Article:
As well pulled up on the town, I began to take in everything. Dad had great memories of Badin and had shared them with me. When comparing these treasured memories to the real thing, almost nothing differed. It was as if Badin had been standing still since dad last left it. The ALCOA factory on our right, the rest of the town on our left just past a small well-to-do gas station- it had one pump. Dad drove up the small town’s main road and then broke off this road to another. We rode down every street the town had to offer, each one a mirror image of the last. The houses all had roofs slanted back, white paint, white shutters, and a black screen door. There was a white picket fence that encircled all of the houses. Each house had a flag hung on a small pole just outside. After dad finished driving us through the small neighborhoods, he drove us up to the country club and school, letting me take in the appearances of both. The green-shingled roof of the country club was nothing compared to the beautiful brick school that was in that moment housing many children as they furthered their education while repeating multiplication tables or spelling out different types of animals and objects. Every tree was bright green- it felt like they were more green than those we had encountered on our drive up to Morrow Mountain and Badin.
As we came to the center of town, dad parked by the lake. This lake you could see from the top of Morrow Mountain. It was large, even from the top of a mountain that was thousands of feet away, and over the lake was a beautiful steel bridge, reminiscent of bridges I had seen in Knoxville or Charleston before. Each had beautiful beams and massive bolts all over the surface of it holding each piece of steel together with the next. It was clearly labeled that people should not swim in the lake, however, if they felt so inclined they could swim in the roped off area in the front nearest the wooden dock. When I asked dad why there was a sign saying people shouldn’t swim, he tried to scare me with a story of strange and wild fish, but eventually got to the truth of the matter. He said an old relative of his, and estranged uncle who married into the family, was piloting his plane one day to impress his wife when suddenly the plane went down in the lake. Since then, the plane has never been found, and the body of his distant relative has never been found, either. This was in fact proven true to me after dad took me by the town’s small museum. It was only open two days, and for limited hours on both. When the museum attendant wasn’t looking, I held my hand to the glass, almost as if I could touch the artifacts lying behind it. I wanted to know more about this pilot, this relative who made a fool of himself out of love for a woman. Was it worth it?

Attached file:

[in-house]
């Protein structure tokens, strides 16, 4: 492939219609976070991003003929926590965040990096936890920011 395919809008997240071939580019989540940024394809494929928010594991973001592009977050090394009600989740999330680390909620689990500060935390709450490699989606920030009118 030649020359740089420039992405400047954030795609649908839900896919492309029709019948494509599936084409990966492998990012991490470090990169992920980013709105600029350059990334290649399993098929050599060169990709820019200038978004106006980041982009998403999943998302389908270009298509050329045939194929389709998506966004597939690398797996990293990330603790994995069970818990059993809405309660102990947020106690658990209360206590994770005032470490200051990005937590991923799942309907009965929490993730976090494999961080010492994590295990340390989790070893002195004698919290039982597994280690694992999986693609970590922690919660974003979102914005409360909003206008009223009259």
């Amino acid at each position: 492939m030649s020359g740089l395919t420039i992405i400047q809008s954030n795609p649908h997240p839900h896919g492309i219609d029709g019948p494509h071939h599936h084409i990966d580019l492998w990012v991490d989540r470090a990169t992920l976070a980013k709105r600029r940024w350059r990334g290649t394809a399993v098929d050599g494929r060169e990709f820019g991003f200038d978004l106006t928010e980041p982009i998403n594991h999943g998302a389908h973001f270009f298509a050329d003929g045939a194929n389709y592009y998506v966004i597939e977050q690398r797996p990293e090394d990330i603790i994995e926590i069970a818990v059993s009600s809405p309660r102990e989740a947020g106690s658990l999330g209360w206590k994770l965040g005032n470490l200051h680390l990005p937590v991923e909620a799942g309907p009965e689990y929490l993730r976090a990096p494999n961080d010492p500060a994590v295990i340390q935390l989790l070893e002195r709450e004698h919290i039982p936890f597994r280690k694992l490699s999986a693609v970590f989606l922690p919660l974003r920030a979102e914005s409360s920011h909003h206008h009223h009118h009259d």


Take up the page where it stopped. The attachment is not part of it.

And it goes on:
Over the years, Badin has been known for many things, but some things in particular stand out from the others. For instance, not many towns are known for having an experienced pilot wreck a plane into their main source of water. Not many towns are started solely with the purpose of creating aluminum, assuring that homes, schools, and stores would be built to ensure that those in the town would live a decently normal life. Not many towns stayed so small, living it up with their lack of a massive population while maintaining a peace and serene calmness that once settled over the town and has yet to leave.
Badin is the home of few, but these few are loyal, never going, always making financial ends meet while they maintain their small French-style homes and keep up the town’s economy and industry. Badin is a beautiful town with old brick buildings, gothic-style churches, rows of old houses, a school, and a people who sincerely cares for it. In the end, Badin will stay small because the ideals of small town America are not shared with most of society. When everyone in the world is so dead-set on moving up, those who live in Badin are more than happy with the lives they lead and will continue to lead there.
Many years later, I still visit Badin, and every time I feel I don’t want to leave, I come to the realization that I have to. I have a home and a family to get back to, but for the life of me, all I want is to stay in Badin, and for Morrow Mountain to be the background of my days. I want war stories that meld with romance which result in a man and his plane in a lake. I want the small talk and neverending conversation about whose child is taking whose to the spring formal, or how Nancy’s sister makes the best pie. Badin is in and of itself, small town American, a representation of how a people used to be and are at their core. Badin should be deemed an example, of how everyone should treat everyone else, and how social media or Wall Street shouldn’t matter. Everyone’s opinion is heard, and every one counts. It is every man for himself, but also all together to help out those in trouble. In my heart of hearts, Badin is and will always be home.
About the Author: My loves are Jesus Christ, rock climbing, photography, classic novels, the Nationals, Scooby-Doo, and the Killers. For more, follow me on Instagram here.